C. Evolving Systems
When it was first accredited in 1995, ISSE was purely point-to-point and served one data transfer method, e.g. email or file drop, per installation. Version 3.4 enabled multiple organizations to transfer between two domains, and version 3.6.1 enabled multiple organizations to transfer between two or more domains. It is this v3.6.1 which is considered to be “enterprise” in today’s terms. At its highest point, ISSE was fielded in 160 operational locations. Since the advent of the enterprise construct, this number has been reduced, as expected. By counting the total number of threads, we can arrive at a realistic estimate of the capabilities delivered by ISSE systems. An inventory in September 2015 placed ISSE operating on an impressive 734 threads in 73 systems worldwide. This represents 46 percent fewer systems while supporting the flow of 298 percent more data.
ISSE has evolved from its first use as a point-to-point solution to be compatible with the enterprise construct which is prevalent today. This approach to the crossdomain business makes sense for financial reasons. For an organization with cross-domain needs, being incorporated into an enterprise system saves money by reducing the installation costs and manpower costs associated with system administration. Organizations housing the enterprise systems can charge user fees to the tenant organizations and staff one or more full-time administrators who oversee the operations of the system. The major disadvantage of the enterprise construct is that many organizations are tied into one system; if that system fails, the operational consequences are farther reaching than if the organization hosted its own CDS. Despite this concern, albeit a minor one, the enterprise construct is expected to become even more prevalent as new customers come online and some existing customers transfer to enterprise.
As an example of the conversion to enterprise, one such organization migrated from 18 point-to-point systems among seven sites to three enterprise systems among three sites. This major effort resulted in real cost savings in engineering support, licensing costs, power, administrative overhead, and 50 percent less hardware, while increasing the availability of mission critical data. The organization also upgraded their ISSE systems, and the improved transfer rates from the synergistic effects of combining upgrades and enterprise consolidation resulted in more than one billion files annually, not to mention the added security and connectivity to additional security domains.
An unremitting problem for the ISSE PMO is hardware obsolescence. From inception to fielding, a major version of ISSE is several years in the making. By the time a version is fully developed, tested by the engineers, tested by the government, final configurations are made, and certification is completed, several years have passed. (Minor versions can be fielded in several months—if enough manpower is applied to the effort.) Because the new version’s operating system is only compatible with certain hardware, the problem then arises that when hardware is no longer supported, there is a hardware obsolescence problem looming in the horizon. ISSE uses Oracle’s Solaris operating system (OS) which has excellent security attributes. Solaris is used heavily by the bank, stock market, and insurance industries . Despite this solid user base, there exists some concern about Solaris’ diminishing user base and future supportability, a concern that is not necessarily shared by the PMO. A third-party study was completed to investigate whether ISSE should move to another operating system. In order to transfer (“port”) to another operating system, significant funds and manpower would be required to accomplish this effort in parallel with other development and maintenance schedules. Additionally, there was no significantly compelling reason to port to another OS, since hardware obsolescence is persistent for all OSs. The ISSE PMO determined that the best alternative was to stay with Solaris and integrate new OS versions and test with beta versions whenever possible.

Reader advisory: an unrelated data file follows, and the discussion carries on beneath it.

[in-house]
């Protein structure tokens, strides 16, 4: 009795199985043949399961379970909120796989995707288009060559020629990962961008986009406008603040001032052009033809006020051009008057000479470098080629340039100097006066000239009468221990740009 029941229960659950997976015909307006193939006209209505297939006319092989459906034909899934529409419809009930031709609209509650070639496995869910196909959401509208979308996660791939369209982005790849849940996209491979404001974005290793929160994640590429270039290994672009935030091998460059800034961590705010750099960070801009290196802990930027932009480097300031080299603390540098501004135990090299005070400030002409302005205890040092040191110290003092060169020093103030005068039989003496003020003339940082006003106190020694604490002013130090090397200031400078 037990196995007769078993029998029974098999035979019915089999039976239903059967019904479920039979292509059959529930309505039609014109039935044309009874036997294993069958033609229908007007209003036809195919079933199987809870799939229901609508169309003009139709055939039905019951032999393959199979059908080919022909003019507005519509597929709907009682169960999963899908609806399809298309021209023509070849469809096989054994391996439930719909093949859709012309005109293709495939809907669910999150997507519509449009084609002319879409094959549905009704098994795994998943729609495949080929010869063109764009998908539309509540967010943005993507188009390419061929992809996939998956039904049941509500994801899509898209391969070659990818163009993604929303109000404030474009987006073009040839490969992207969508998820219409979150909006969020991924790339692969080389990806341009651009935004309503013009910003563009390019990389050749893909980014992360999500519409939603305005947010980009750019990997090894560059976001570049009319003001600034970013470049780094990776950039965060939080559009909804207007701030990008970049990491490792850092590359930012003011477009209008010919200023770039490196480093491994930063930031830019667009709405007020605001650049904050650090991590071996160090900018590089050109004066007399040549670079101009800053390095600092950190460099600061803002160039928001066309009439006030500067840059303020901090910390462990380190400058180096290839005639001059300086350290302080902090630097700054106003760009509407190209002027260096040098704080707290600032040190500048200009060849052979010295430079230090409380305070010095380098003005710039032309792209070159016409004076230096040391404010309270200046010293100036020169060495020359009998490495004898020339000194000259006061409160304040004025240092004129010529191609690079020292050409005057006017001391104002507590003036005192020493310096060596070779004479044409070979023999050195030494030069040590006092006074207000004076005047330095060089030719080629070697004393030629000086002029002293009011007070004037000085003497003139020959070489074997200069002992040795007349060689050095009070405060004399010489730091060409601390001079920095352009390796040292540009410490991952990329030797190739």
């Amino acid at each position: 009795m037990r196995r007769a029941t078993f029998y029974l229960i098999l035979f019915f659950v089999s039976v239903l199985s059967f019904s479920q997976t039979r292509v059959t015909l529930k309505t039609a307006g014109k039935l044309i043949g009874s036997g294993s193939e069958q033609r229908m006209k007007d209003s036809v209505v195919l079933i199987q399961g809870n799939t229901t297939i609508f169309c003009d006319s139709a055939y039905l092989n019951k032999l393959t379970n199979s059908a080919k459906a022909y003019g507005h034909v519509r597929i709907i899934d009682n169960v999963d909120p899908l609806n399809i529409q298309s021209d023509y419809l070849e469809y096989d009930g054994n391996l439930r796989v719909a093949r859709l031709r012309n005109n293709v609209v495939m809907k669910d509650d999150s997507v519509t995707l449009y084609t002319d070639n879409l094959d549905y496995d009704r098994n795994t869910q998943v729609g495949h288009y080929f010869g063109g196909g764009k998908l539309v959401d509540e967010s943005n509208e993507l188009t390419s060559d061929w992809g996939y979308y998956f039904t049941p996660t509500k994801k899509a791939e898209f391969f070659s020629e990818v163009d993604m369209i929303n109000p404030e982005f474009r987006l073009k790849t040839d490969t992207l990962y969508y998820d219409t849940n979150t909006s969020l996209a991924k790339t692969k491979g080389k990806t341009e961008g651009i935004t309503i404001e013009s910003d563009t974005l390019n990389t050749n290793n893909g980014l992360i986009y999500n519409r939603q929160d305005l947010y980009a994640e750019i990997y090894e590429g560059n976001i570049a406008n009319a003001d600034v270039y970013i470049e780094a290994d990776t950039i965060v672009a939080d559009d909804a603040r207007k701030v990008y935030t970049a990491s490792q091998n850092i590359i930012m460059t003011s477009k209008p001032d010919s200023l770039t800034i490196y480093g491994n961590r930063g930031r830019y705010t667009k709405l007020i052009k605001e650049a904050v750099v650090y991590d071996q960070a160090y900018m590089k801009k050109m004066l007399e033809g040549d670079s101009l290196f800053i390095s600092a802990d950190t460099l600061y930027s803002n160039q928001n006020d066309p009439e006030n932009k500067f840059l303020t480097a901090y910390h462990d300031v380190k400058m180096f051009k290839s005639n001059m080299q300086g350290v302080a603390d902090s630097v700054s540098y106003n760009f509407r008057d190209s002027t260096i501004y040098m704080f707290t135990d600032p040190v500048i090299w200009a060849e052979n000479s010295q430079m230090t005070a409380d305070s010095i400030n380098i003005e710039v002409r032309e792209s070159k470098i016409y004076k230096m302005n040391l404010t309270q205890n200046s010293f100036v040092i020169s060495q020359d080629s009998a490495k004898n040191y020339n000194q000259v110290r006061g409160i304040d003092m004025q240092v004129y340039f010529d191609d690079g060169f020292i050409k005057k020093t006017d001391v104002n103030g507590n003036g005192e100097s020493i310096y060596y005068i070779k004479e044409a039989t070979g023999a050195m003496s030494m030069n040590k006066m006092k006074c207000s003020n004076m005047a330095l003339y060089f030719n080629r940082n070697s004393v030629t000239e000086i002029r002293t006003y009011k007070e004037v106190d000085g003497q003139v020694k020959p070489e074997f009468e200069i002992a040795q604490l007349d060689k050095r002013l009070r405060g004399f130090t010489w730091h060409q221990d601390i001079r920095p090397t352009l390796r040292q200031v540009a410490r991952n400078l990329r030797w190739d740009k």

There is one other approach to mitigating hardware obsolescence the PMO is currently investigating. This involves placing ISSE on a cross-domain access solution. These are secure systems with virtualized security domains. Each domain is separate and therefore very secure within a small amount of hardware. The advantage of this approach is that x86 hardware can be used for the access solution, which will be supported for the foreseeable future. The Solaris OS is interfaced with a virtual machine of the access solution. As a corollary, if successful, the resultant hybrid ISSE will require fewer pieces of hardware and less power to operate. This effort is currently being completed for three domains and several mission applications on SecureView, which is a program also overseen by the Information Handling Branch of AFRL in Rome, New York.
The Information Support Server Environment (ISSE) is a cross-domain transfer solution that is used by numerous U.S. government organizations and coalition partners. It is an electronic capability which securely transfers data between separate networks. Since its initial fielding in 1995, it has become a premier cross-domain solution that has continued to meet users’ needs by evolving to the enterprise construct and providing advanced mission applications. It continues to stay relevant by anticipating the changing cross-domain landscape. For more information about ISSE, please contact the ISSE PMO firstname.lastname@example.org or 315-330-7838.